The ultimate goal of the Consortium is to galvanize government and non-government institutions into concerted action to confront, with measurable success, complex and shared sustainability challenges across national boundaries and ecological systems.
Scope and Function
The Consortium’s scope embodies facilitation of institutional processes for promoting the development of integrated monitoring research approaches, and their application for the assessment and management of ecosystem sustainability at local, state, national, and continental scales in the Americas. Working with partners and clients, the action programs of the Consortium will be conducted across a variety of ecosystem resource groups: agro-ecosystems, forests, woodlands, plantations, arid and rangelands, wetlands, riparian and estuarine areas, surface and coastal waters, atmospheric systems, and urban ecosystems. Central to this operational context is that none of these ecosystems exists in isolation; each is part of the whole, and together they define the whole.
Through specific topical activities, the Consortium will provide supporting services for integration of inventory and monitoring research approaches across national and continental scales. The topical activities shall include, but not be limited to, the following:
- Global Change Monitoring Research and Applications;
- Ecosystem Management Science and Geospatial Applications;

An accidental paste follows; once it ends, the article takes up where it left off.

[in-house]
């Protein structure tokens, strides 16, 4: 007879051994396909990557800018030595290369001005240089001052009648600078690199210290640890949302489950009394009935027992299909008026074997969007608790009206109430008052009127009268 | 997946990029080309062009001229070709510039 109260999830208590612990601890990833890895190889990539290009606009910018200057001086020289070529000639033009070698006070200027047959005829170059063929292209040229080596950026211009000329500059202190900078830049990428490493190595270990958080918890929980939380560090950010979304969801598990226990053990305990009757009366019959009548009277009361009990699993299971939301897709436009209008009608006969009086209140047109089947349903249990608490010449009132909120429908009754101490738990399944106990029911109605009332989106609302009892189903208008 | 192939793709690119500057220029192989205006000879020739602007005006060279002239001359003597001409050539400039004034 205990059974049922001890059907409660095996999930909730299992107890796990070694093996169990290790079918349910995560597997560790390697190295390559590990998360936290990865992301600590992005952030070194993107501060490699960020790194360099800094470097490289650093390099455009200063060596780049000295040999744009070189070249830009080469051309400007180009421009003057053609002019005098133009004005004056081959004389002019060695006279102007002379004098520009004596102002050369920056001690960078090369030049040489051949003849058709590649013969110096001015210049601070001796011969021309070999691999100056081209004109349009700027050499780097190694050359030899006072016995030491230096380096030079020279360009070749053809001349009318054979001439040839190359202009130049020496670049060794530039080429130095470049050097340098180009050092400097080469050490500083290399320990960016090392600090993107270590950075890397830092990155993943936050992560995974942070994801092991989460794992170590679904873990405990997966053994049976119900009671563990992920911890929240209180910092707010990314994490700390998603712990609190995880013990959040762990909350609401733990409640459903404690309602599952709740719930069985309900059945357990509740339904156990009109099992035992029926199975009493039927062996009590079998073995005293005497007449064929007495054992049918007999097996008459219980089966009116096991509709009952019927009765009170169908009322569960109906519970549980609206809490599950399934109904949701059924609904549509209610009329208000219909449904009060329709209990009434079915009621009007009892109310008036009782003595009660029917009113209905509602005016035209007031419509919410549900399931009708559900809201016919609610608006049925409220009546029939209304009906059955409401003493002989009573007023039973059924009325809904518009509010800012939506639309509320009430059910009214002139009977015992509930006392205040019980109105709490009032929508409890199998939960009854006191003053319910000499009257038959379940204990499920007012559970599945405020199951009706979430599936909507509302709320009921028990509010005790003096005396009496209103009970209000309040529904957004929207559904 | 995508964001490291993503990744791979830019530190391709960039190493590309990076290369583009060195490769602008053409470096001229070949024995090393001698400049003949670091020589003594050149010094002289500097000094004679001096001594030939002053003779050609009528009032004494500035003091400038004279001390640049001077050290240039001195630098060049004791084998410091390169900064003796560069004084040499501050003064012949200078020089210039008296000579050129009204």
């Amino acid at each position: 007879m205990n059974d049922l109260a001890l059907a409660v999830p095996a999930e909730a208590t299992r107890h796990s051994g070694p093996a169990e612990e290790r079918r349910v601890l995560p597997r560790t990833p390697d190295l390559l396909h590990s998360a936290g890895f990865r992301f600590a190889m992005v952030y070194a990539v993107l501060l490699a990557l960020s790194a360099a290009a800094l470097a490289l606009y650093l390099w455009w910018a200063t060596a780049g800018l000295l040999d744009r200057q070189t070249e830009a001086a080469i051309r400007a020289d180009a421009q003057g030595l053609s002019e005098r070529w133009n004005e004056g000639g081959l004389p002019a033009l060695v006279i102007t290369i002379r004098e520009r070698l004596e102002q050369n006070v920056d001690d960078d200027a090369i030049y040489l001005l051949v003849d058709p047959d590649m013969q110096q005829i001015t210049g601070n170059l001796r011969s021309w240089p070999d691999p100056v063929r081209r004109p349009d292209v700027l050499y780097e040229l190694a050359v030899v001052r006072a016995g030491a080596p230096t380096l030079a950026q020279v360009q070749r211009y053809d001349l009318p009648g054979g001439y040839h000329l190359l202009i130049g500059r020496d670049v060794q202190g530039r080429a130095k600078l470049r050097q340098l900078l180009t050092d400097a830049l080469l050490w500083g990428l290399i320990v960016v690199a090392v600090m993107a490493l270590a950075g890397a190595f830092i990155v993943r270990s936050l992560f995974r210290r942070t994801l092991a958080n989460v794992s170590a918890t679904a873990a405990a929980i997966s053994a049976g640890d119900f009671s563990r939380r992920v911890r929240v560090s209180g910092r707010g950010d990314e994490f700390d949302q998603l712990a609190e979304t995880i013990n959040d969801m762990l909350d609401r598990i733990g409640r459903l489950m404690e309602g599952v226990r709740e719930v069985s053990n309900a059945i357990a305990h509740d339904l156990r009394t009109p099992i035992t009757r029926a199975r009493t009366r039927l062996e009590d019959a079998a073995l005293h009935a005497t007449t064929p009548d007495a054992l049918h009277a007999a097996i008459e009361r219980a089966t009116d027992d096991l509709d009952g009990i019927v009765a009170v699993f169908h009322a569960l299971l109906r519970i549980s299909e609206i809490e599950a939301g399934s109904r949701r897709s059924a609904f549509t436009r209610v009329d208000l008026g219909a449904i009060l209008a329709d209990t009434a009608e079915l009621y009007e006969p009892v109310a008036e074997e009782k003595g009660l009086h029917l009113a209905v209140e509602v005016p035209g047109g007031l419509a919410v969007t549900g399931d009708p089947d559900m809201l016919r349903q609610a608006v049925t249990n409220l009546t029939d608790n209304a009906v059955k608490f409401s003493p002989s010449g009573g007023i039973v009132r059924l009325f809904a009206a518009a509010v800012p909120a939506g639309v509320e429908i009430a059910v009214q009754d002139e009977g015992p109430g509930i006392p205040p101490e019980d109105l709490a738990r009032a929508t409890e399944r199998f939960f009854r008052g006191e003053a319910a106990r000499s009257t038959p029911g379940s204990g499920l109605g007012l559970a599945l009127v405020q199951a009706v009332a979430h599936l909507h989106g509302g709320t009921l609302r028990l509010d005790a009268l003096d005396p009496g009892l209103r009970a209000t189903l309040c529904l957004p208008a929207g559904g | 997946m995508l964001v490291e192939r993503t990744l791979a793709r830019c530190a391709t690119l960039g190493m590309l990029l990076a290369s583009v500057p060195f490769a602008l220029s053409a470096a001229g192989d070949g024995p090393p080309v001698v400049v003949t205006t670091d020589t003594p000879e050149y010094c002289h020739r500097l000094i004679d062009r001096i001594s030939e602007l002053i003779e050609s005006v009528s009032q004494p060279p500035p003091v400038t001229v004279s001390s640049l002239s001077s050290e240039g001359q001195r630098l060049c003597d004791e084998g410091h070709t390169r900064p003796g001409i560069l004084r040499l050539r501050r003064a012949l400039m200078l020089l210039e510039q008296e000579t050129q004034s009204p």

- Inventory and Monitoring Science and Geospatial Applications;
- Criteria and Indicators Science and Geospatial Applications;
- Statistical Sampling Design Validation and Geospatial Applications;
- Field Methodology Design and Implementation;
- Quality Assurance and Quality Control Systems;
- Statistical Data Analysis and Geospatial Modeling Approaches;
- Data and Information Management Systems Design;
- Assessments and Syntheses Development;
- Total Quality Management of Inventory and Monitoring Research Programs; and
- Networking Strategies for Effective Information Communication.
By working on these priority areas, partner and client institutions will generate and share pertinent information for advancing their monitoring and research programs. Building this knowledge base capability will allow institutions in the Americas to follow consistent, compatible, comparable, and integrated inventory and monitoring strategies for the assessment and management of ecosystem sustainability.